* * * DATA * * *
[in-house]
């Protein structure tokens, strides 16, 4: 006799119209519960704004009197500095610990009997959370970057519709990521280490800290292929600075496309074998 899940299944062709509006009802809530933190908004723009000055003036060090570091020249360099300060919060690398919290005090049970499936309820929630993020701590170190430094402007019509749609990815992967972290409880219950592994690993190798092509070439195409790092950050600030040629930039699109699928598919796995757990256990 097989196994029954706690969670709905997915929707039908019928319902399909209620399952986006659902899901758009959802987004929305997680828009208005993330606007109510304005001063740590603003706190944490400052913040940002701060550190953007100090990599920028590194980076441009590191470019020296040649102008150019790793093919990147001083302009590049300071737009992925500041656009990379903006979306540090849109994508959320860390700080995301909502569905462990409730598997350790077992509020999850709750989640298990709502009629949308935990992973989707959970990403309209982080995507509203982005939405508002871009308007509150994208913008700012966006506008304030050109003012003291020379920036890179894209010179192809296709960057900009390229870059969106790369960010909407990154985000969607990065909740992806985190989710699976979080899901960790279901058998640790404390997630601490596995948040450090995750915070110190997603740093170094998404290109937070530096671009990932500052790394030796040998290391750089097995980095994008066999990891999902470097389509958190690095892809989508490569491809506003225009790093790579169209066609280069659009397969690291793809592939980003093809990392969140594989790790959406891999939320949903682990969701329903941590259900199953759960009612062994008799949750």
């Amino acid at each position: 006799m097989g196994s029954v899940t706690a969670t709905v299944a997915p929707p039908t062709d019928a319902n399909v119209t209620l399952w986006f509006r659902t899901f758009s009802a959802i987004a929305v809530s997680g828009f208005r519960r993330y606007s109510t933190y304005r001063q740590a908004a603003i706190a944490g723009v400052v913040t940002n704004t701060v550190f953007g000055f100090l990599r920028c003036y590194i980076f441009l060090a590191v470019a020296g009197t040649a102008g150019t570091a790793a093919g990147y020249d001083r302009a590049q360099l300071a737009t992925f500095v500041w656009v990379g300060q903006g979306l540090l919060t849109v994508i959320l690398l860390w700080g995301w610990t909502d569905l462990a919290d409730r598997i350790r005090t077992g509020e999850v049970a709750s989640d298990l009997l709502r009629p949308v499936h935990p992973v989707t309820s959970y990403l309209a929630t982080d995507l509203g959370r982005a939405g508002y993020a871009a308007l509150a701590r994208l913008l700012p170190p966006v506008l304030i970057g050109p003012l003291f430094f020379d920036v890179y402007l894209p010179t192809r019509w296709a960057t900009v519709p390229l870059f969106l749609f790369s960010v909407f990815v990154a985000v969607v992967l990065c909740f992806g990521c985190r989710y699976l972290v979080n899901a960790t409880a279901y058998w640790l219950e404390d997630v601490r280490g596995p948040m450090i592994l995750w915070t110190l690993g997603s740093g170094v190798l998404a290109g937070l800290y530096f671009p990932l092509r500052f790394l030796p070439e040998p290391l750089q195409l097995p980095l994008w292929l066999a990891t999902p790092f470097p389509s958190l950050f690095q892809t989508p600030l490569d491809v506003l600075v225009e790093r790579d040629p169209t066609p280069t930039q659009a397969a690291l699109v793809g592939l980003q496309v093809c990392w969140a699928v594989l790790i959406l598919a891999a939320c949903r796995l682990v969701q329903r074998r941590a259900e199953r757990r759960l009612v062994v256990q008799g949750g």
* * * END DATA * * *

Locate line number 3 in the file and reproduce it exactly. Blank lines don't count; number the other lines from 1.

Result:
């Amino acid at each position: 006799m097989g196994s029954v899940t706690a969670t709905v299944a997915p929707p039908t062709d019928a319902n399909v119209t209620l399952w986006f509006r659902t899901f758009s009802a959802i987004a929305v809530s997680g828009f208005r519960r993330y606007s109510t933190y304005r001063q740590a908004a603003i706190a944490g723009v400052v913040t940002n704004t701060v550190f953007g000055f100090l990599r920028c003036y590194i980076f441009l060090a590191v470019a020296g009197t040649a102008g150019t570091a790793a093919g990147y020249d001083r302009a590049q360099l300071a737009t992925f500095v500041w656009v990379g300060q903006g979306l540090l919060t849109v994508i959320l690398l860390w700080g995301w610990t909502d569905l462990a919290d409730r598997i350790r005090t077992g509020e999850v049970a709750s989640d298990l009997l709502r009629p949308v499936h935990p992973v989707t309820s959970y990403l309209a929630t982080d995507l509203g959370r982005a939405g508002y993020a871009a308007l509150a701590r994208l913008l700012p170190p966006v506008l304030i970057g050109p003012l003291f430094f020379d920036v890179y402007l894209p010179t192809r019509w296709a960057t900009v519709p390229l870059f969106l749609f790369s960010v909407f990815v990154a985000v969607v992967l990065c909740f992806g990521c985190r989710y699976l972290v979080n899901a960790t409880a279901y058998w640790l219950e404390d997630v601490r280490g596995p948040m450090i592994l995750w915070t110190l690993g997603s740093g170094v190798l998404a290109g937070l800290y530096f671009p990932l092509r500052f790394l030796p070439e040998p290391l750089q195409l097995p980095l994008w292929l066999a990891t999902p790092f470097p389509s958190l950050f690095q892809t989508p600030l490569d491809v506003l600075v225009e790093r790579d040629p169209t066609p280069t930039q659009a397969a690291l699109v793809g592939l980003q496309v093809c990392w969140a699928v594989l790790i959406l598919a891999a939320c949903r796995l682990v969701q329903r074998r941590a259900e199953r757990r759960l009612v062994v256990q008799g949750g």